List | China Events | Culture of China | Festivals in China | History of China | Land of China | Chinese Architecture | Chinese Medicine | People in China | China Tales | Buddhism & Daoism | Feng Shui | Mysticism | Martial Arts | Chinese Food

Home >> Culture of China

Secrets to Business Success in China

16 August 2006

Here are some secrets that the General Manager of Taiwan’s Longfeng Food company disclosed in an interview by a Hong Kong magazine:

1, Timing: Join the party earlier rather than later.

2, Method: Don’t rely on your old experience. In Taiwan, you can wage a price war until your products dominate the market - because Taiwan is a small place. You cannot do the same in the mainland. Whatever a price discount you set up, there will always be someone out there who is able and dare to challenge you.

3, Respect: Some Taiwan businessmen are highly suspicious of their local staff and have their employers under constant surveillance. As the result they are unable to keep the best workers. Our cleaning lady was hired 13 years ago, today she’s still here and we chat everyday when we meet. Without mutual respect and trust between the boss and staff a company will not be able to hold together.

4, Be Creative: In China you have too many competitors, and as soon as you come up with a new way of marketing, it will be copied by others at no time. So you have to keep your innovative edge in order to maintain your lead in the competition.

5, Good Relationship: For maximising their profit some Taiwan businessmen would try to violate the local regulations. It’s not short sighted. A good relationship with local authorities is extremely important.

6, Best Products: Some Taiwan business would allow outdated products and technologies to enter the mainland market. With this kind of shabby practice they’ll never be able to succeed.

7, Diversity: Mainland China is such a huge place with diverse subcultures and customs. A snack that is popular in Shanghai may find no market in the northeast provinces, and food loved by Cantonese is sometimes shied away from by the rest of the Chinese. So you’ll have to develop a series of products to cater for different geographical market regions.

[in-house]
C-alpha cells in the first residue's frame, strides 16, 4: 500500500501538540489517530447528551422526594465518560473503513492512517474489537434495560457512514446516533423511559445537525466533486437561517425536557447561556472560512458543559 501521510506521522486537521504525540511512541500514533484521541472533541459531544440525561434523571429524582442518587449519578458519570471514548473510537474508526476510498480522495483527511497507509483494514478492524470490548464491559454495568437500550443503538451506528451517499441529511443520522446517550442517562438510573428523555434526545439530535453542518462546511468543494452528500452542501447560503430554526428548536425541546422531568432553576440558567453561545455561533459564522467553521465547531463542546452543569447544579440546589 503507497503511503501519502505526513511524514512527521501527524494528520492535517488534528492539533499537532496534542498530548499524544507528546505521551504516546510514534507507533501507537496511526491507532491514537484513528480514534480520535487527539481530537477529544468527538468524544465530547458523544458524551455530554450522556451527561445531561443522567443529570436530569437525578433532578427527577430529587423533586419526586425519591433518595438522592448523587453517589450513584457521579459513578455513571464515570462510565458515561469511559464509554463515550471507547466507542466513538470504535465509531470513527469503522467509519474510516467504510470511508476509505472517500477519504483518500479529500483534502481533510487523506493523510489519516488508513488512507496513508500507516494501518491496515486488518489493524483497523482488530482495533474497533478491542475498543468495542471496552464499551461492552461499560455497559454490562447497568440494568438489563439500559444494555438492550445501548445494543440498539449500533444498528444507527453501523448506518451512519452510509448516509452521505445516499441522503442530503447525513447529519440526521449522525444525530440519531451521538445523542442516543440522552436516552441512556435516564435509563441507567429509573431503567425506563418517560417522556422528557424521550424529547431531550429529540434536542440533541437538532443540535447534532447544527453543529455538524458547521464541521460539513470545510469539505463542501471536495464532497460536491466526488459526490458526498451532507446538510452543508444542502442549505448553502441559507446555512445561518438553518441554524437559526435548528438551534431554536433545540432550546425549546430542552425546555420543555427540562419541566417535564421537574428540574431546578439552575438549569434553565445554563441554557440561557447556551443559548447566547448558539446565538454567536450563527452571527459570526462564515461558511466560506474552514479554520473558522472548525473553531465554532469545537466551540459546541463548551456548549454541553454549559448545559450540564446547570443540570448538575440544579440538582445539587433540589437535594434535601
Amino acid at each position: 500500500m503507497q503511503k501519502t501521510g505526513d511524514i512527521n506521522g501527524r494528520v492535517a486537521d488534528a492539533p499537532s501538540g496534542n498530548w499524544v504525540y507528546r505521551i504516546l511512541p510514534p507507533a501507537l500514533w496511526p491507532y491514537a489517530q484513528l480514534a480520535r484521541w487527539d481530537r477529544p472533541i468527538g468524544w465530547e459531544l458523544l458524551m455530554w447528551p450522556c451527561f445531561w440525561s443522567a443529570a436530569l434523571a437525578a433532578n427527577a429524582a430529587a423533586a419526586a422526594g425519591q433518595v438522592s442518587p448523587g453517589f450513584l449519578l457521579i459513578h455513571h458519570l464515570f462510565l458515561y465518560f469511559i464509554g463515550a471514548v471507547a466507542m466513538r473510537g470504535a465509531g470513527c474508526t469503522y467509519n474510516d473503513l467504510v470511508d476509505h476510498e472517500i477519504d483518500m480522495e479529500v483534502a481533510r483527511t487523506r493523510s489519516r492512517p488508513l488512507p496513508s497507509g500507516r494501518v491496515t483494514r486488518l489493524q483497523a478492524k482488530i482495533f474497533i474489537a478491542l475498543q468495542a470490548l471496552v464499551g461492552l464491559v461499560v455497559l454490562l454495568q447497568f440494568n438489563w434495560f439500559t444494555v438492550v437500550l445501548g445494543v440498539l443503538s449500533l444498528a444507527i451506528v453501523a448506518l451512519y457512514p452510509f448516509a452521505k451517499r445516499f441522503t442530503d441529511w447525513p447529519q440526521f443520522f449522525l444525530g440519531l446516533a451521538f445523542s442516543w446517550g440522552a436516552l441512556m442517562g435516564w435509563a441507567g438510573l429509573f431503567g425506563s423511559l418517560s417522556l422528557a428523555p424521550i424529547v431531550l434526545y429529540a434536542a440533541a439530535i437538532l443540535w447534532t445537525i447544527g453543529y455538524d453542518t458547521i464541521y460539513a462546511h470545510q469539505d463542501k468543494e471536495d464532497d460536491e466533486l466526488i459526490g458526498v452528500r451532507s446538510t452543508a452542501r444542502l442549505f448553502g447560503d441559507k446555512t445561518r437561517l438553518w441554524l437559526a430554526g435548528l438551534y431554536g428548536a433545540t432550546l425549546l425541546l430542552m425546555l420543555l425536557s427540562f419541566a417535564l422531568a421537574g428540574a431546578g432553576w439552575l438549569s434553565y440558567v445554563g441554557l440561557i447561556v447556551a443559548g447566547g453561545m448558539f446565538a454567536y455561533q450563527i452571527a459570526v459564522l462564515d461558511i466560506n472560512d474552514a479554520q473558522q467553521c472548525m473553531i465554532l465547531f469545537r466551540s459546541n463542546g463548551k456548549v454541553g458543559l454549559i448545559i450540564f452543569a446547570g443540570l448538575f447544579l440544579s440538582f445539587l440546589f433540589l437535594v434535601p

Water Majiang

Have you ever tried playing majiang with your feet in water? Well, that was what 70,000 plus Chinese in Chengdu did last weekend. The hottest summer in 50 years with temperature reaching 40C has made the weather a hot topic. Now the Chengdu residents greet each other by asking "Where is the coolest place to go?" Fortunately they don’t have to look far. Last weekend more than seventy thousand people visited Hongkouxiang Forest Park (a Natural World Heritage Site inhabited by Big Panda, less than an hour’s drive from the city of Chengdu), where they sat in a valley at a hill foot. For just ten yuan (less than US$1.50), they got a pot of greet tea and a seat by a creek to play majiang with feet dipping in the cool and shallow water. With vendors delivering spicy tofu, cold noodle, barbecued delight and icy beer to their table and farmhouses nearby providing dinner and bed when night fell, why should they spend their weekend anywhere else?

Cool ...

Previous | Next


Beauty Kills

A young man stood quietly in a queue before the window of the register office in a hospital when a sexy young woman walked in the foyer. Like all other guys in the queue, the young man turned about his head to look at the sexy babe. The girl marched from the entrance towards an inner corridor, and the man kept twisting his neck to visually follow her movement. Then suddenly he could watch no more - he passed out and fell, hard, on the floor. Fortunately, he was already in the hospital, but it took half an hour for doctors to revive him. A medical staff of the hospital told the reporter from a local newspaper Chongqing Shangbao, the man who already had flu focused too intensely on his visual subject and twisted his neck too hard that caused his brain to experience a temporary shortage of blood supply. So the moral of this incident is: beauty indeed can kill.

Crying Alone – New Hobby Among Beijing’s Young

Feeling Blue

A newly invented recreational activity has become increasingly popular among Beijing’s young white collars. Ms Wang, 31, a high rank manager in a large PR company, admitted that her favourite pastime is to stay alone at home, drawing curtains, and read a sad story or listen to a sentimental music CD until she could no longer hold back her tears but burst out crying. New she’s the member of an Internet crying club and happily share her experience of grief with 80 others. Most of the crying-lovers are singles. "Which gives you a freedom to cry as loud and as often as you like," says Ms Wang to the journalist of Beijing Chenbao, proudly. "A good cry takes out all my emotional garbage and after that I feel detoxified," added she.


Copyright © 2005-2017